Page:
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Discussion Topic: Developing College Wrestling Skills
Cliff Cahill added to this discussion on January 25, 2008

interesting - does the culture come before the winning - well maybe not as must win before you can develop culture - but then if culture is required - just cannot imagine a class like the 08 with all the 4x and national awards pervasive almost through every weight class coming to Ohio State individually without the burning desire to win every time out on their mat

Now their could be a different but yet same language thing going on. Could it be the team as a whole and not the individuals development of core belief that is the key in the top 3 college programs? Might be something there. Can you remember the pandemonium that was spontaneous when Ohio State knocked off both #2 and #3 Oklahoma teams consecutively on their way to #2 in the Nation at the National Duals. Do you remember on senior night the interview with Jesse Land as he reflected on that moment as a team. One of the great interviews in the Matside archives. That team was out of the seats for every weight class at the moments requiring a team belief that they were going to win. What is the team responses on the bench for the top 3 college programs?
Is this a requirement to establish an environment for high level will trained being furthered in their development of college wrestling?

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Discussion Topic: Developing College Wrestling Skills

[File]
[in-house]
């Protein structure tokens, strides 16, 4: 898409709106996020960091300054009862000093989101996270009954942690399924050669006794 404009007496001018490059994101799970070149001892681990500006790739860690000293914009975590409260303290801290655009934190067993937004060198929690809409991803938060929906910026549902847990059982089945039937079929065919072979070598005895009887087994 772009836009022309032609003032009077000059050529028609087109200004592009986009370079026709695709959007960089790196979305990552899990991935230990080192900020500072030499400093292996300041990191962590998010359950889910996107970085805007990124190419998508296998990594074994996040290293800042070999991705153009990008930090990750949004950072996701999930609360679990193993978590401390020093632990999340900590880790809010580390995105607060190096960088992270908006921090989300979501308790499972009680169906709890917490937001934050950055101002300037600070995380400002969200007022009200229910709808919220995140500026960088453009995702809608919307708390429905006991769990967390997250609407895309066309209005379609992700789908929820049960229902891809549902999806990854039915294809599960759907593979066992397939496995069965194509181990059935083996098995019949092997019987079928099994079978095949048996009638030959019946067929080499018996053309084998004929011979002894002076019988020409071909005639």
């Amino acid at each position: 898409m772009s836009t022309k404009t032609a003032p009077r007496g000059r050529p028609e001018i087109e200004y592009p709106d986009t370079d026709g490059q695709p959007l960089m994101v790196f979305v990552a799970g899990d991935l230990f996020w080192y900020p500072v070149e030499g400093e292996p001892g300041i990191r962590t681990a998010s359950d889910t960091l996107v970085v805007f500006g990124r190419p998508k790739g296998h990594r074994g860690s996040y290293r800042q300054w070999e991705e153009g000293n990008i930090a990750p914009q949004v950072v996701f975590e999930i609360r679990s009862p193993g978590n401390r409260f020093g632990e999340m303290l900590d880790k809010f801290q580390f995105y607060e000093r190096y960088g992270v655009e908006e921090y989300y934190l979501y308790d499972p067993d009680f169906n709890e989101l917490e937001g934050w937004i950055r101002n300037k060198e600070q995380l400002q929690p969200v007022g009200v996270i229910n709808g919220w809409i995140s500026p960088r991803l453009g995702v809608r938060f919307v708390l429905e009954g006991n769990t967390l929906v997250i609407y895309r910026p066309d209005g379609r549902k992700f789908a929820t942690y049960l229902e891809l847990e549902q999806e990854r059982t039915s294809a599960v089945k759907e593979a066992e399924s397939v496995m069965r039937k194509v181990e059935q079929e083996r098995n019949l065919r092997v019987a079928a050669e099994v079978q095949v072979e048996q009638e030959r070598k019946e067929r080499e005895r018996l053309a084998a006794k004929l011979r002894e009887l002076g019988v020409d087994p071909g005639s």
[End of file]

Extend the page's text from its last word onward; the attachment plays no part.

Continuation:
Michael Rodriguez added to this discussion on January 25, 2008

I think almost all teams, whether they are a tight-knit group or not, would've gone crazy in the situation that happened at the National Duals in '08. I mean, you just made the finals of the National Duals by pinning at heavyweight in OT. If you're not going crazy, you're probably dead.

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Discussion Topic: Developing College Wrestling Skills
Rex Holman added to this discussion on January 26, 2008

Mr. Ramsey-

If you are always in position, then no one will score on you. Solid.

There are a subset of rules to go along with the initial rule as it does not express the complexity of staying in position. KISS rule is excellent but does have shortcomings. If a wrestlerís best attack leads to a neutral/slight advantage situation, then he better learn to wrestle there and become an expert at that position. From personal experience, situations evolve out of necessity and repeat themselves. In executing your best attacks, you are certain to repeat situations. Knowing these situations will arise allows you to prepare accordingly.

Rules to wrestle by:

Head, hands, hips, heart. Your line of defenses. If the head is beaten, then you have your hands. If your hands are beaten, then you have your hips. If your hips are beaten, then you have heart. If your heart is beaten, you are taken down. Working these components together is a dynamic skill that takes time to develop.

The quickest way to compromise your position or your opponents position is with a leg attack. It is a Catch 22. You either get into better position than your opponent on a shot or it is the other way around. However, position is relative to the wrestler and how good he is at wrestling from a certain situation. How evolved is his skill at wrestling from certain situations? Is he able to turn a "he's got it" into a "not quite". I.e Palmer's almost td of Jenkins last night. Jenkins showed tremendous skill in defending that attack.